hexagonal pyramidal CdSe nanoparticles in organic solution is examined. The reasons for
the formation of a presumed shell-like Au structure with undened composition observed
in preliminary work([17]) are scrutinised. Among the conducted experiments are studies
concerning the inuence of the oxidation state of the precursor on the morphology of
forming hybrids. The oxidation state of the metal in the shell is examined by X-ray photo-
electron spectroscopy. The deposition behaviour of the other three metals is tested by a
new common synthetic method with oleylamine as ligand and reducing agent for the metal.
Chapter 4 deals with electrical properties of nanoparticles and specically two-dimen-
sional Pt-CdSe hybrid nanoparticle arrays. Nanoparticles with two sizes of Pt domains
are examined. The assemblies are prepared with the Langmuir-Blodgett technique and
measured in a probe station under vacuum. Current-voltage curves are recorded in darkness
and under illumination conditions with dierent irradiation sources. Additionally, the
temperature is varied down to cryogenic conditions. In comparison to literature data of
related systems observations concerning the transport mechanisms are made.
Experimental details of all chapters are summarised in a joined experimental chapter
(chapter 5). A general summary with outlookfor the workfollows in chapter 6, while
chapter 7 contains a summary in German. Additional data for chapters 2, 3 and 4 is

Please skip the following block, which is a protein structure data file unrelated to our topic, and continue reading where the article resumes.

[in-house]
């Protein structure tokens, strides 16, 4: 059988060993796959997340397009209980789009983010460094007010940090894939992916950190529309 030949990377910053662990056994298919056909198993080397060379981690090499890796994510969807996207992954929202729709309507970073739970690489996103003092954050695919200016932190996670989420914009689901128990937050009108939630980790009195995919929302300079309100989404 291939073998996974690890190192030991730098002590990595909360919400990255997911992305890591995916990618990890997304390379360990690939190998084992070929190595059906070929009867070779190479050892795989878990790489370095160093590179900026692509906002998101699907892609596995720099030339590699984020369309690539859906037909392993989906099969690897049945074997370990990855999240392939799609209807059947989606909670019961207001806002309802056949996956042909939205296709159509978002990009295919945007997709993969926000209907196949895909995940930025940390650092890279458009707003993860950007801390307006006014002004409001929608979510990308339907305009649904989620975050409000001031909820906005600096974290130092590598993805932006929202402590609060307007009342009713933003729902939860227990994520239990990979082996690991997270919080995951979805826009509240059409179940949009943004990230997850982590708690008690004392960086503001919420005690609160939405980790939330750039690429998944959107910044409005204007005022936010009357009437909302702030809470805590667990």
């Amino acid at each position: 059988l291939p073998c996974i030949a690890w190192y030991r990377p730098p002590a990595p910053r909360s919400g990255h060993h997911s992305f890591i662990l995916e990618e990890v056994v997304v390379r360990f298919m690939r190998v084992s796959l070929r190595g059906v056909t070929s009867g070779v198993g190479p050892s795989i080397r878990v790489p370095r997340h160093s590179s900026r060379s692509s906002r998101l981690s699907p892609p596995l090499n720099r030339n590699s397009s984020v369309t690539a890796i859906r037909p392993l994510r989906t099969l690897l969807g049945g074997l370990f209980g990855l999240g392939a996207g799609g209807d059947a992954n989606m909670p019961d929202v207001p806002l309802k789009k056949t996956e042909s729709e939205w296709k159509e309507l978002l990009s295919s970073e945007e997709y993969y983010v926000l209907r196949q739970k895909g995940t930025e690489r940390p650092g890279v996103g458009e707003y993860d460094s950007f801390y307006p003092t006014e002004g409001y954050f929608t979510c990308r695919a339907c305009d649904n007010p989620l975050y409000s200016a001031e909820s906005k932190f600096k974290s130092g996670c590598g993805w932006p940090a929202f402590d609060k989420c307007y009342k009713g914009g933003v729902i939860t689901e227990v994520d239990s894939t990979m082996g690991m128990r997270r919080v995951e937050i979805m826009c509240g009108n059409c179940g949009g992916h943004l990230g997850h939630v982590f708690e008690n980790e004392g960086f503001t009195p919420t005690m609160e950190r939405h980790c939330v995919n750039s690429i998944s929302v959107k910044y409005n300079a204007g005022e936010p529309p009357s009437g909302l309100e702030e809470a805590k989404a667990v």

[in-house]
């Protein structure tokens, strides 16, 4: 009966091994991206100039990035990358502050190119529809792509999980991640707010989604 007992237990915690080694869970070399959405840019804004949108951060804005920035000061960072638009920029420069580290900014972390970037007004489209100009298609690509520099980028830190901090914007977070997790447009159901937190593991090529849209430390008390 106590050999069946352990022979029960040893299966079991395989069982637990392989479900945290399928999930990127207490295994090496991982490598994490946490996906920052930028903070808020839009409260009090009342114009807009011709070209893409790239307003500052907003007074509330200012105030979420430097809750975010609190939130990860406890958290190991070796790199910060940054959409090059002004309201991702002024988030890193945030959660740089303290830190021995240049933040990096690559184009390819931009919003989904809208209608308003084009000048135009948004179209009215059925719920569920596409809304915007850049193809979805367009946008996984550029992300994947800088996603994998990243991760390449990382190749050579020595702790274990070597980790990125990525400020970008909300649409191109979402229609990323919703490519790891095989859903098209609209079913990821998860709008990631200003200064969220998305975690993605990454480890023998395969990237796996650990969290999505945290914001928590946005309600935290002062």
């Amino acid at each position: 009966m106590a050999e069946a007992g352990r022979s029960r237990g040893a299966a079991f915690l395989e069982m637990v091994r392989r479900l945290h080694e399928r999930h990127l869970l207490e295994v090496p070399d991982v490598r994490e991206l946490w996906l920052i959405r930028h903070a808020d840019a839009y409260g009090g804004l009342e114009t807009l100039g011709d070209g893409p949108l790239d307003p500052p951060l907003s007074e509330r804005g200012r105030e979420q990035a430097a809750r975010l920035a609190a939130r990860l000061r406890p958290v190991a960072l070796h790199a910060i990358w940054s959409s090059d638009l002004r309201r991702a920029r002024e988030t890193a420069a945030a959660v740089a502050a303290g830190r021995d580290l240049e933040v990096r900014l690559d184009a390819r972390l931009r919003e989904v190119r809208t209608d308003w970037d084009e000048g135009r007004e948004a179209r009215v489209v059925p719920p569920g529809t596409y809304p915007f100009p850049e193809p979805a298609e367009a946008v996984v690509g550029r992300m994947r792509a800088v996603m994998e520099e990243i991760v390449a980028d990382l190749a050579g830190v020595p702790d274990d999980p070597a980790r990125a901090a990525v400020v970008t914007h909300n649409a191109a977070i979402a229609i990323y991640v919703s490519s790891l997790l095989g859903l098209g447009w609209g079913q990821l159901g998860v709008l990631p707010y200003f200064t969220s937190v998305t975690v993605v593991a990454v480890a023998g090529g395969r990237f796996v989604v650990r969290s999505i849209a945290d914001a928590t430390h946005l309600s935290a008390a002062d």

provided in the appendix.

2 Halogen induced shape control of
CdSe nanoparticles
Due to their special size dependent optical and electronic properties semiconductor nanopar-
ticles nd application in photovoltaics [18, 19], (photo)catalysis [1, 12], light emitting de-
vices [20] and biological labelling [21, 22], among others [23].
In these contexts, the shape of the nanoparticles may become important due to physical
properties depending on the dimensionality of quantum connement in the nanostructure
or simply their packing behaviour [3, 24, 25, 26]. Apart from their morphology, an aspect
that is critical for applications is the passivation of the nanoparticle surface by stabilisers.
Owing to the successful implementation of nanoparticles partially capped by or post
synthetically treated with halides into solar cells with increased eciency [27, 28], incorpo-
ration of atomic halogen ligands has attracted much attention recently [29, 30, 31, 32, 33].
In addition to enhancing physical properties in nanoparticle arrays, halides show inter-
esting eects on the shaping of nanoparticles. With metal nanoparticles they are delib-
erately employed to control the growth with inuences on the shape formation [34, 35].
For semiconductor nanoparticles, several cases of wurtzite structures with hexagonal bul-
let, pyramid, pencil or diamond shape were reported which had in common that chloride
precursors were present [36, 37, 38]. A few studies showed an increase of morphological
uniformity in branched cadmium chalcogenides with wurtzite arms growing on seeds of
deviating crystal structures when halides were added [39, 38, 40]. Juárez and co-workers
observed how traces of 1,2-dichloroethane employed as solvent for carbon nanotubes added
in situ to a synthesis of CdSe nanorods induced a shape evolution [15, 16]. Hexagonal pyra-
midal nanoparticles with wurtzite structure evolved, which then formed composites with
the nanotubes. Chloroalkanes were furthermore reported to aid the preparation of sheet-
like lead sulde nanostructures with the chemical structure of the molecules inuencing the
dimensions of the crystals [41, 42]. These circumstances built a promising foundation for